This kind of biblical mandate leads to discussions of the environment and economics, something Grudem will tackle in the ensuing chapters.
Though this chapter is brief, it is a helpful antiseptic to the views that subjugate humanity to the environment or that offer more good than can be effected through humanitarian efforts.  Though Grudem doesn’t spell it out here, the biblical worldview ultimately points us to a new age, with a new governor, and a new created order.  Only the Kingdom of Christ can satisfy all of our political longings.  Until his second advent, any political improvement is at best incomplete and temporary.  This should not deter us from working for the common good, but it should temper our utopian enthusiasm and/or our apocalyptic despair.
Despite all outward appearances, God is ruling over all the nations.  Whatever the state of the union, the state of the universe is in good hands (Psalm 115:3; 135:6).  God is using good and bad people, events, and governments to accomplish his intended purposes (Gen 50:20; Isa 46:9-11).  While we see brokeness in the world, God sees how all those pieces will be brought together in Christ (Eph 1:10); his blood will ultimately reconcile all things (Col 1:20).
We must remind ourselves of that if we are going to maintain a biblical worldview.  Otherwise, we will be tempted to put all our hopes in the next political election and candidate for change.  Political interest for the Christian is a “both-and’ kind of engagement.  We seek first the kingdom of God and his righteousness (Matt 6:33) and we pray, vote, and speak in order to promote peaceful and quiet lives (1 Tim 2:1-4).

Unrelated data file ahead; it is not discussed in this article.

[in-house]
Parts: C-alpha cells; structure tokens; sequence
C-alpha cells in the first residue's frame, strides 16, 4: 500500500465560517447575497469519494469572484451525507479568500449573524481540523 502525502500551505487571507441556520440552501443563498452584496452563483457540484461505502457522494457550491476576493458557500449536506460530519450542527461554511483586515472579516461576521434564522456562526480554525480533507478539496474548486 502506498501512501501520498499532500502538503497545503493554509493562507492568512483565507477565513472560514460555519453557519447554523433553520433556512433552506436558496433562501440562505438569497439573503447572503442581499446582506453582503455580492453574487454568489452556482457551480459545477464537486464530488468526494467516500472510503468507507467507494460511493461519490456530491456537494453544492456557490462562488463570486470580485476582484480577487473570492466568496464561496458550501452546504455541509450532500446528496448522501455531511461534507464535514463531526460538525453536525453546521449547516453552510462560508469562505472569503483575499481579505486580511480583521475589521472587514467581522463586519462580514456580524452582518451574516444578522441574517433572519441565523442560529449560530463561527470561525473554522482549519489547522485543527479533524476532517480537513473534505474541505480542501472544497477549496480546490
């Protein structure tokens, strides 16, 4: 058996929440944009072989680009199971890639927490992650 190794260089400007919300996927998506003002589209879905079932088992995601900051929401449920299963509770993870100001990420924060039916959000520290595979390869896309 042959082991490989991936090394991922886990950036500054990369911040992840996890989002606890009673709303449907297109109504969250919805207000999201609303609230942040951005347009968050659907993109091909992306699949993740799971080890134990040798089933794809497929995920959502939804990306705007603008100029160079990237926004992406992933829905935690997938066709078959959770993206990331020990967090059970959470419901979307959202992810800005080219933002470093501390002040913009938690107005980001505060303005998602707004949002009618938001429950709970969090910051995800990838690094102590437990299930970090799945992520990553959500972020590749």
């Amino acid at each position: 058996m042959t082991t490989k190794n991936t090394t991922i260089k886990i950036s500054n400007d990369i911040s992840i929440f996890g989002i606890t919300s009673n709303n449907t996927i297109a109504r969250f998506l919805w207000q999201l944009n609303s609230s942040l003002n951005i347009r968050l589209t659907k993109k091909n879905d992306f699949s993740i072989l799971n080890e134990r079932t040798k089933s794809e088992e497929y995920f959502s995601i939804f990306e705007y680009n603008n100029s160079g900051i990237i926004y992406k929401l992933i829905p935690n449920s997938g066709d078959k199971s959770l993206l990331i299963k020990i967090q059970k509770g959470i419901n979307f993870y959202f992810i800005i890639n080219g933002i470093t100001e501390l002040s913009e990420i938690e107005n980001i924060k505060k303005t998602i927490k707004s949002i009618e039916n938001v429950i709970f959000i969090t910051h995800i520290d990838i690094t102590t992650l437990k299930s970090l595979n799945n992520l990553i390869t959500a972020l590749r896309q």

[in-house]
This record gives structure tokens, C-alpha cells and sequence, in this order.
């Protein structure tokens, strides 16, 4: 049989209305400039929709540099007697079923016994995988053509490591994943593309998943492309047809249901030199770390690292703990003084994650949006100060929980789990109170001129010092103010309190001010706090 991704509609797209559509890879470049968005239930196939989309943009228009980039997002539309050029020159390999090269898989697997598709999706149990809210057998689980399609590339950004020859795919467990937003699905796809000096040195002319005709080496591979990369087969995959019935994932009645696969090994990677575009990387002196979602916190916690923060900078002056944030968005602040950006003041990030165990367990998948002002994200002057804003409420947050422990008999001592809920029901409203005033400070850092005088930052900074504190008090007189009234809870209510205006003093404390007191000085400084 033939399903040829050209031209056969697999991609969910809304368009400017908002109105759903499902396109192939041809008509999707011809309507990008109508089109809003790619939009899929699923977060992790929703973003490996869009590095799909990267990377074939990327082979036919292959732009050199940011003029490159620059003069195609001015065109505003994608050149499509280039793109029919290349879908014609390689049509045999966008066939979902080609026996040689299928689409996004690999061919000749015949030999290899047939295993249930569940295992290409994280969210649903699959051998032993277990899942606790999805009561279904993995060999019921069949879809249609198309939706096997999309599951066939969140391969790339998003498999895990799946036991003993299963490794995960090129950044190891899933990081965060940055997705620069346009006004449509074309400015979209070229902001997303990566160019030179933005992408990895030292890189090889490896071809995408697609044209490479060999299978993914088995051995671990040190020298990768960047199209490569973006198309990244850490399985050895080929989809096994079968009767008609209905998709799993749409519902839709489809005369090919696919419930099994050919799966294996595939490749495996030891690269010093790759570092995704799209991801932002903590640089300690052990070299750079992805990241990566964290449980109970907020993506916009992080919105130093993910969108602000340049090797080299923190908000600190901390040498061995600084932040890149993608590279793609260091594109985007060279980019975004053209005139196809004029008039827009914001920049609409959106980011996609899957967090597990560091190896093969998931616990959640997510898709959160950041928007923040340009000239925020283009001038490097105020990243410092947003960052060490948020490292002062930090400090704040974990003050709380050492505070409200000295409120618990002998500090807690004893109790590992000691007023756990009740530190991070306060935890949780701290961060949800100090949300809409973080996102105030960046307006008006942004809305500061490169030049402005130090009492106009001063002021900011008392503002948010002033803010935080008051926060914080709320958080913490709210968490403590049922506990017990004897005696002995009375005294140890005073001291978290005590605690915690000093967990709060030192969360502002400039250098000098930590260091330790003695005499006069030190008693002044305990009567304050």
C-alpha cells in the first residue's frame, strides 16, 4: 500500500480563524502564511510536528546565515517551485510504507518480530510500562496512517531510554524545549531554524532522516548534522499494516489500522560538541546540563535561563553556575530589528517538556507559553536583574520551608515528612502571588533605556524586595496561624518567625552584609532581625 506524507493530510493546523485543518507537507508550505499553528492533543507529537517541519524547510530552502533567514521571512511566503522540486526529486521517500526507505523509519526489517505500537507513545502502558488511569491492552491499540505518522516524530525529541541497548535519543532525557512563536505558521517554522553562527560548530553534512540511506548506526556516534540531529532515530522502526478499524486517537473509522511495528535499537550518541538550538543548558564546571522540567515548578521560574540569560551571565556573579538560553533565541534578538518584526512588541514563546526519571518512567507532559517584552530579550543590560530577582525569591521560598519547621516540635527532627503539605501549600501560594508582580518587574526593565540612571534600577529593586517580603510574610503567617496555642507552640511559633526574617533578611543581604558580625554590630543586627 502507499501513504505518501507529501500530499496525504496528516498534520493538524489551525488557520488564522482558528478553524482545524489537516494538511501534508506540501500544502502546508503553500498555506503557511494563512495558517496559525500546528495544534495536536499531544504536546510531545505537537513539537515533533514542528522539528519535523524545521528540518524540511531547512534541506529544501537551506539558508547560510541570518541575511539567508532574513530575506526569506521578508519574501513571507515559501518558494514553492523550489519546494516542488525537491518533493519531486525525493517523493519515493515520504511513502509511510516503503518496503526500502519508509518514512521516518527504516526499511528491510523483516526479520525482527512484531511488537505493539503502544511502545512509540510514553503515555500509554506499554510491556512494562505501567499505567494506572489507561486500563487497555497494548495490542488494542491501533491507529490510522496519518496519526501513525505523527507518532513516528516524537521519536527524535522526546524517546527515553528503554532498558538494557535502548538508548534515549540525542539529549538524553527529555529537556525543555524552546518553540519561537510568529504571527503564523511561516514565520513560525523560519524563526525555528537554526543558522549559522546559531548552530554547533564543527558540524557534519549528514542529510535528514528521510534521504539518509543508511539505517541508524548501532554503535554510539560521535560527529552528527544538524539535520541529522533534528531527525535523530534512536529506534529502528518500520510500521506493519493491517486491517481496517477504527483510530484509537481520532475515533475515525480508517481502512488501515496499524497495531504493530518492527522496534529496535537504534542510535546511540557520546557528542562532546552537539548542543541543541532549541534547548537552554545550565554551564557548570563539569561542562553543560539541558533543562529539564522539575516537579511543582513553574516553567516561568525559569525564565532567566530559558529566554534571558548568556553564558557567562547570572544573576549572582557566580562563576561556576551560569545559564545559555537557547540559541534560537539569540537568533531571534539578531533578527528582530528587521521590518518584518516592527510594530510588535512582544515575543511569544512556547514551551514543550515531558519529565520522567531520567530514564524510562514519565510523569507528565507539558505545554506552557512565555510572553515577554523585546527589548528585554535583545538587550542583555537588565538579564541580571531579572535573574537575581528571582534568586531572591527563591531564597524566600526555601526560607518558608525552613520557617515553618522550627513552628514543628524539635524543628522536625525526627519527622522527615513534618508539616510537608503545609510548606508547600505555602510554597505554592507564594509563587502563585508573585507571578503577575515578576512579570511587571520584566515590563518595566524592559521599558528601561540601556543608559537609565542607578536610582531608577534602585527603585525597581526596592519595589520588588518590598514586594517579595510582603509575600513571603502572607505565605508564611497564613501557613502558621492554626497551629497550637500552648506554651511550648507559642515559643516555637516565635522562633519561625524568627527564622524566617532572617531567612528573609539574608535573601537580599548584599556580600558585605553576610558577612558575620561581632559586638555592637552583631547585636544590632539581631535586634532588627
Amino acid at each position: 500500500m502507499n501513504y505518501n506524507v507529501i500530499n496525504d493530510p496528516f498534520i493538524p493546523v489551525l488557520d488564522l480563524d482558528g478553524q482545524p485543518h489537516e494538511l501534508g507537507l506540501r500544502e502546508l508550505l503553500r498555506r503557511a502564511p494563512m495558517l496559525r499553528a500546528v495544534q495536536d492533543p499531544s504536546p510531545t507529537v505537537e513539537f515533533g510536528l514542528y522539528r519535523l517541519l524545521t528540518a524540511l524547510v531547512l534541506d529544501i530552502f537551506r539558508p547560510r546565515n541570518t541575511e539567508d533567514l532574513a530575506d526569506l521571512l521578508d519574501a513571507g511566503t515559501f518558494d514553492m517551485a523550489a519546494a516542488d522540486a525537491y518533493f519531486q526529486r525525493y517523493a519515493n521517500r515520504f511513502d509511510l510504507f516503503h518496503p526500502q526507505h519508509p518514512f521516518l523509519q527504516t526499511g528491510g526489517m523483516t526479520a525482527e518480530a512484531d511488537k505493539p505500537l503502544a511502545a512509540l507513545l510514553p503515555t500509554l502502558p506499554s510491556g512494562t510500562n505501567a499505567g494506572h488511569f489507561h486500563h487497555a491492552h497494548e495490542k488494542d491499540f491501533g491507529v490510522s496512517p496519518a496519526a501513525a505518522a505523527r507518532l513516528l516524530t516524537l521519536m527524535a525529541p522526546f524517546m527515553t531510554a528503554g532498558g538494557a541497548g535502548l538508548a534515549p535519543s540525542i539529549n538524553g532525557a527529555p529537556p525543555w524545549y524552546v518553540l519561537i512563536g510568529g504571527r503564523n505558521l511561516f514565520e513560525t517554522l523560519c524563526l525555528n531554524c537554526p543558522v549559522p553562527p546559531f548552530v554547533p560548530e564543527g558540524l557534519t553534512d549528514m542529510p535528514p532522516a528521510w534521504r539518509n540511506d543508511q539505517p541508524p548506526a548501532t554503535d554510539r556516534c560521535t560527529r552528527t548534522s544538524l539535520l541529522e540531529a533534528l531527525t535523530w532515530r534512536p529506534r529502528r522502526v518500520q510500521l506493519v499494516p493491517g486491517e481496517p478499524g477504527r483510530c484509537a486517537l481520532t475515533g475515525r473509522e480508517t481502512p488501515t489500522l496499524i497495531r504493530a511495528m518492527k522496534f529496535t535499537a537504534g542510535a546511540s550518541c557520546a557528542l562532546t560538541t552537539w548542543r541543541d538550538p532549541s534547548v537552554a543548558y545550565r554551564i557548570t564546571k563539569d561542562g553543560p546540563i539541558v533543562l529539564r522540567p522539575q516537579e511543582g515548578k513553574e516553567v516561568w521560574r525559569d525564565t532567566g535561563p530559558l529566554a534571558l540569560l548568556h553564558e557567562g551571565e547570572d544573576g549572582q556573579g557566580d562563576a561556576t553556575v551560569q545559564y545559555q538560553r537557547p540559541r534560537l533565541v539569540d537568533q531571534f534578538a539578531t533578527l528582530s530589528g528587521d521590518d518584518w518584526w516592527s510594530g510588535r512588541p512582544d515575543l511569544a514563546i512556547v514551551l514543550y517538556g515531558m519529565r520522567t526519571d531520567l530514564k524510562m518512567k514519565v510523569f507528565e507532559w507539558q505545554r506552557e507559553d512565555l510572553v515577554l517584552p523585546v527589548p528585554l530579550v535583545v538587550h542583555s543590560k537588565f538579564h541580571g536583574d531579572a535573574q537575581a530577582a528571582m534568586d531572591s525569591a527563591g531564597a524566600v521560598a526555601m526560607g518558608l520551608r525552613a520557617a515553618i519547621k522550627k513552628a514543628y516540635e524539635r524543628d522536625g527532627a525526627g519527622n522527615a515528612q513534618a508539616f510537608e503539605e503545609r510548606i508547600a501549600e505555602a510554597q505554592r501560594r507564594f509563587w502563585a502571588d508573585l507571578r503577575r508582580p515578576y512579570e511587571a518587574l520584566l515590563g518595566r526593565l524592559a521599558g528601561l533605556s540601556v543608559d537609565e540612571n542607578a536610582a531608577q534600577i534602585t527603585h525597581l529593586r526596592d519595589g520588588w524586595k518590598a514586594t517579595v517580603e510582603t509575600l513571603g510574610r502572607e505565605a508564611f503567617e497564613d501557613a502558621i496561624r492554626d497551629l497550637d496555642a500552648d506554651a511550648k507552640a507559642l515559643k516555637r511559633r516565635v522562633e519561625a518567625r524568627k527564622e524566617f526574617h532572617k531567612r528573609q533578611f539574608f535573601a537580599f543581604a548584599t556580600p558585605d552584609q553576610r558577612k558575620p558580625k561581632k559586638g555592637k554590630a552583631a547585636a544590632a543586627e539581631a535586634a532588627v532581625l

Still it must be asked:  Why do we promote such an environment?  Is it for us and for our children?  In part it is, but even more we pray and plead for justice from our governing officials so that the gospel may have freedom to deliver men and women from the dominion of darkness and bring them into the kingdom of the beloved Son (Col. 1:13).  To that we must endeavor relentlessly.
Soli Deo Gloria, dss

Politics According to the Bible (1): Five Wrong Views

[This is the first in a series of posts on Wayne Grudem’s Politics According to the Bible: A Comprehensive Resource for Understanding Modern Political Issues in Light of Scripture].
Wayne Grudem begins his discussion of politics and the Bible by outlining five wrong views.  These include: (1) Government Should Compel Religion, (2) Government Should Exclude Religion, (3) All Government Is Evil And Demonic, (4) Do Evangelism, Not Politics, and (5) Do Politics, Not Evangelism.  Lets look at each of these unbiblical approaches.
Government Should Compel Religion
First, Grudem appeals to the State Church’s that have arisen in Christendom where citizenship and religious affiliation are coterminous.  He relates these to the similar models of government found in Islamic nations today.  He shows that these are not Scriptural as he points to Jesus making significant distinction between the sphere of Caesar’s kingdom and the sphere of God’s kingdom (Matt 22:20-21).  He argues that this view is not tenable according to the Bible, nor does it result in the kind of faith and repentance, that Christ requires.
Government Should Exclude Religion
Second, he argues against the kind of secular government that denies any place to faith.  This is the kind of government promoted by the ACLU and Americans United for Separation of Church and State.  In the United States, this view is often grounded on the misunderstood statement about separation of church and state made by Thomas Jefferson in his letter to the Danbury Baptist Church (Danbury, CT).  It demands religion to be voiceless in the public sector and it “changes freedom of religion to freedom from religion.”  Yet, this was not Jefferson’s intention in 1802, nor is it compatible with the Bible which features numerous examples of God’s people influencing kings and rulers (Joseph, Daniel, John the Baptist, and Paul, to name a few).  This kind of regime is also seen in other countries that have persecuted Christians.  It is clearly unbiblical.